It's possible that a new/extended generic container could be created that had this additional protocol to have connected clients use a non-ip-based name for the server in the group.ÂÂ It would probably be necessary, however, to first understand what the name mapping was doing for a given network topology (i.e. your customer) at least if one was interested in keeping the 'group' nature (i.e. not be 'strict client-server' at the service level).ÂÂÂÂ
As we've been discussing, another option is to use a strict client-server topology rather than a group, and use or create a distribution provider based upon a strict client-server model.ÂÂ See below for more comments about this.
Indeed it is :).
If having a strict client->server works for your services, then I would suggest you try the either the JaxRSRemoteService providers  which are based upon HttpService (jetty server usually).ÂÂ It still seems to me that you would need a reverse proxy like nginx to expose the same server to access via multiple IP addresses/networks, and I'm not sure if that's possible on your target network, but nginx is frequently used for that.2) i don't think it's a good idea to switch to a http based communication - performance wise. i would like to stick with a binary transportation layer rather than have http protocol overhead (remember my kryo serialization implementation)... and we don't have a use case where other services/participants would benefit from a http based communication...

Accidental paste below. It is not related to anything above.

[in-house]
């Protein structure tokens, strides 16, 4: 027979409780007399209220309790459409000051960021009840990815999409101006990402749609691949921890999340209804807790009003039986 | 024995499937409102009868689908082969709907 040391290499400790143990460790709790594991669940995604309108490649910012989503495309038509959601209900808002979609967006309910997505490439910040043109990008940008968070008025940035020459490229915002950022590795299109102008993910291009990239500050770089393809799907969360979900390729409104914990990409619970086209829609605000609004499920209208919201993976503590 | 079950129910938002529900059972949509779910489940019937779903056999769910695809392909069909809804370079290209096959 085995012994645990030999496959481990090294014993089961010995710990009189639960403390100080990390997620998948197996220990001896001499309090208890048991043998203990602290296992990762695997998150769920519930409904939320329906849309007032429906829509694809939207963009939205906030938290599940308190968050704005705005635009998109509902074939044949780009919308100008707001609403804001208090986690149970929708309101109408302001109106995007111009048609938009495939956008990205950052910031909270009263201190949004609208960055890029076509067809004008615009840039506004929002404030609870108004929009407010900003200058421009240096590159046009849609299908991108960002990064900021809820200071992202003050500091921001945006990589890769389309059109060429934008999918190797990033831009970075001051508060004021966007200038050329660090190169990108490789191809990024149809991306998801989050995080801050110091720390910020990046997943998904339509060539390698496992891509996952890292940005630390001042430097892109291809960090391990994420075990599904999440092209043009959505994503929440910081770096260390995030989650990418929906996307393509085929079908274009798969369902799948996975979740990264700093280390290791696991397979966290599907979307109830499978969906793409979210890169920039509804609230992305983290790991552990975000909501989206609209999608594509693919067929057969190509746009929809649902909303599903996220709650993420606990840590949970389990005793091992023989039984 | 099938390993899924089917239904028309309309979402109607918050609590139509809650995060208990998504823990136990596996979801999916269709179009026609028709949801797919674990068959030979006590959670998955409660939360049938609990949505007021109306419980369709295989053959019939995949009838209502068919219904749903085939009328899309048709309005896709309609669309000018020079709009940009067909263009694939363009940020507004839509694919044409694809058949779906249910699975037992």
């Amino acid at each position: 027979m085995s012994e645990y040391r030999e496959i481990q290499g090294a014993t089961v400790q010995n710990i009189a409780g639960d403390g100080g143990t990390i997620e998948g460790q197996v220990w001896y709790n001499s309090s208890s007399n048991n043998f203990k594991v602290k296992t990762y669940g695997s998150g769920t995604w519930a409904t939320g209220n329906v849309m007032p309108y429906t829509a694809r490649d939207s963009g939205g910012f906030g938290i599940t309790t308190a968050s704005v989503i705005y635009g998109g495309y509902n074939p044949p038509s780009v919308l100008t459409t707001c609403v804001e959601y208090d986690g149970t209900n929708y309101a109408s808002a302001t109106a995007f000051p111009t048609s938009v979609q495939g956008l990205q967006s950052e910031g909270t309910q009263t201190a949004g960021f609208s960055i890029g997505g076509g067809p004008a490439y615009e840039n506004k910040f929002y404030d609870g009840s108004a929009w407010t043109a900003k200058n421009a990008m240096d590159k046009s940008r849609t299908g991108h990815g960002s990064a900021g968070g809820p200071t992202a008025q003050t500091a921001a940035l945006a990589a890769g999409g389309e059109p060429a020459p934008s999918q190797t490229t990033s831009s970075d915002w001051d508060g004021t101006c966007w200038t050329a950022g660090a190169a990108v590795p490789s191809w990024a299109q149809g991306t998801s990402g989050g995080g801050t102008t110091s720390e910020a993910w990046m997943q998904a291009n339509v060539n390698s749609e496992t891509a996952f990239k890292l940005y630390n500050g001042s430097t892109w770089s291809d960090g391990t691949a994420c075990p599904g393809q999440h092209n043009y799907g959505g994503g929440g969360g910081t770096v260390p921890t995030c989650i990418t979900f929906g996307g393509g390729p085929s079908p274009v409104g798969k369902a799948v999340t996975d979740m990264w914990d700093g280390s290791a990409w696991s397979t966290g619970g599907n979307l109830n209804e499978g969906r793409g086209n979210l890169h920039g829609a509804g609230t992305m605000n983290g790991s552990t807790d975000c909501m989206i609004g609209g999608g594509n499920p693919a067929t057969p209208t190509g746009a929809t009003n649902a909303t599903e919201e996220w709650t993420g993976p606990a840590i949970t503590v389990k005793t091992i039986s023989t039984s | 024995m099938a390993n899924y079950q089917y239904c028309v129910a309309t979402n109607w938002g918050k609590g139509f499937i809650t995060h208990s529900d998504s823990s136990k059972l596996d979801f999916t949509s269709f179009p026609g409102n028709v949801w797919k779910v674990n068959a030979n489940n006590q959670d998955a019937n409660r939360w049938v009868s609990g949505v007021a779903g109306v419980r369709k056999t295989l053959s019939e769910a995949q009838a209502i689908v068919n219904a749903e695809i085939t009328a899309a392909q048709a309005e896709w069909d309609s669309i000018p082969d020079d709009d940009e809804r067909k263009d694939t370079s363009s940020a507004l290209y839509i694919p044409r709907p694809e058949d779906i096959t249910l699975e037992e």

Given that you already have a jetty server working in this topology, perhaps it would be worth it to give it a try with the JaxRSProvider...and see how the performance is for a test service.ÂÂ I understand the concern about performance with http...especially if you are sending lots of messages.ÂÂ However, as you know jetty/websockets, caching proxies, hw, etc., etc have improved the performance of http under many usage scenarios so maybe it will be less of a problem than you think.